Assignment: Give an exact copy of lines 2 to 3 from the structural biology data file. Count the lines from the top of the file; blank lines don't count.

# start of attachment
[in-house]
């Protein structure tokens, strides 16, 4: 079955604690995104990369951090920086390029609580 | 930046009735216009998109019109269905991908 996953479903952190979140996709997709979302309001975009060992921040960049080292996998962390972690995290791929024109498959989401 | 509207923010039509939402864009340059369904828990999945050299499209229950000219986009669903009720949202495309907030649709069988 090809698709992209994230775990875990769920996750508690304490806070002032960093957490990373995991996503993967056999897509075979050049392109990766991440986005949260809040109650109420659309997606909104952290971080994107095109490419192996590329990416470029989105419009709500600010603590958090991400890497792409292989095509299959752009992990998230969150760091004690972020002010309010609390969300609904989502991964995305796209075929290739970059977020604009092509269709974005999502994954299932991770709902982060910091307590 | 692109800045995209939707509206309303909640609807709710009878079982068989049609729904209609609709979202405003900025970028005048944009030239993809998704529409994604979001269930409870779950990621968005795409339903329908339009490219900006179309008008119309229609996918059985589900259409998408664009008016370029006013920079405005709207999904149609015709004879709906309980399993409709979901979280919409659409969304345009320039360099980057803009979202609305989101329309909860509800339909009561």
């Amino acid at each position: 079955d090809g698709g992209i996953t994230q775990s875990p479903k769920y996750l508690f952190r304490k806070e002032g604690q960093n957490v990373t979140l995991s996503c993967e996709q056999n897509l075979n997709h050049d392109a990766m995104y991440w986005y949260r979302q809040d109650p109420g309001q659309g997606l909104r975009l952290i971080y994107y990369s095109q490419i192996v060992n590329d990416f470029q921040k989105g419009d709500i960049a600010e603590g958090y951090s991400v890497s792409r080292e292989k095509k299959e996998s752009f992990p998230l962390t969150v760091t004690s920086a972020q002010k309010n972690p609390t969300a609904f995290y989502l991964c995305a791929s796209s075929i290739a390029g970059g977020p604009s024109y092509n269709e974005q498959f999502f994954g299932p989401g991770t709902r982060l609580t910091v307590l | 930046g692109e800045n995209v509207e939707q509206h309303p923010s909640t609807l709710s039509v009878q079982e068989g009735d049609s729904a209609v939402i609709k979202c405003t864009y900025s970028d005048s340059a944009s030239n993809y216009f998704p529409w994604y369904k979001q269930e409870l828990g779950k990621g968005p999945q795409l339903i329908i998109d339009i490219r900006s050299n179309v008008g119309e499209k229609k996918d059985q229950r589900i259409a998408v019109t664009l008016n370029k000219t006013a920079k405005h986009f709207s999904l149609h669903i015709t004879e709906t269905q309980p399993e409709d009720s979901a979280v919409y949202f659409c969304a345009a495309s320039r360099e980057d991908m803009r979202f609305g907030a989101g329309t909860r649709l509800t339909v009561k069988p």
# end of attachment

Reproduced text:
């Protein structure tokens, strides 16, 4: 079955604690995104990369951090920086390029609580 | 930046009735216009998109019109269905991908 996953479903952190979140996709997709979302309001975009060992921040960049080292996998962390972690995290791929024109498959989401 | 509207923010039509939402864009340059369904828990999945050299499209229950000219986009669903009720949202495309907030649709069988 090809698709992209994230775990875990769920996750508690304490806070002032960093957490990373995991996503993967056999897509075979050049392109990766991440986005949260809040109650109420659309997606909104952290971080994107095109490419192996590329990416470029989105419009709500600010603590958090991400890497792409292989095509299959752009992990998230969150760091004690972020002010309010609390969300609904989502991964995305796209075929290739970059977020604009092509269709974005999502994954299932991770709902982060910091307590 | 692109800045995209939707509206309303909640609807709710009878079982068989049609729904209609609709979202405003900025970028005048944009030239993809998704529409994604979001269930409870779950990621968005795409339903329908339009490219900006179309008008119309229609996918059985589900259409998408664009008016370029006013920079405005709207999904149609015709004879709906309980399993409709979901979280919409659409969304345009320039360099980057803009979202609305989101329309909860509800339909009561």
């Amino acid at each position: 079955d090809g698709g992209i996953t994230q775990s875990p479903k769920y996750l508690f952190r304490k806070e002032g604690q960093n957490v990373t979140l995991s996503c993967e996709q056999n897509l075979n997709h050049d392109a990766m995104y991440w986005y949260r979302q809040d109650p109420g309001q659309g997606l909104r975009l952290i971080y994107y990369s095109q490419i192996v060992n590329d990416f470029q921040k989105g419009d709500i960049a600010e603590g958090y951090s991400v890497s792409r080292e292989k095509k299959e996998s752009f992990p998230l962390t969150v760091t004690s920086a972020q002010k309010n972690p609390t969300a609904f995290y989502l991964c995305a791929s796209s075929i290739a390029g970059g977020p604009s024109y092509n269709e974005q498959f999502f994954g299932p989401g991770t709902r982060l609580t910091v307590l | 930046g692109e800045n995209v509207e939707q509206h309303p923010s909640t609807l709710s039509v009878q079982e068989g009735d049609s729904a209609v939402i609709k979202c405003t864009y900025s970028d005048s340059a944009s030239n993809y216009f998704p529409w994604y369904k979001q269930e409870l828990g779950k990621g968005p999945q795409l339903i329908i998109d339009i490219r900006s050299n179309v008008g119309e499209k229609k996918d059985q229950r589900i259409a998408v019109t664009l008016n370029k000219t006013a920079k405005h986009f709207s999904l149609h669903i015709t004879e709906t269905q309980p399993e409709d009720s979901a979280v919409y949202f659409c969304a345009a495309s320039r360099e980057d991908m803009r979202f609305g907030a989101g329309t909860r649709l509800t339909v009561k069988p």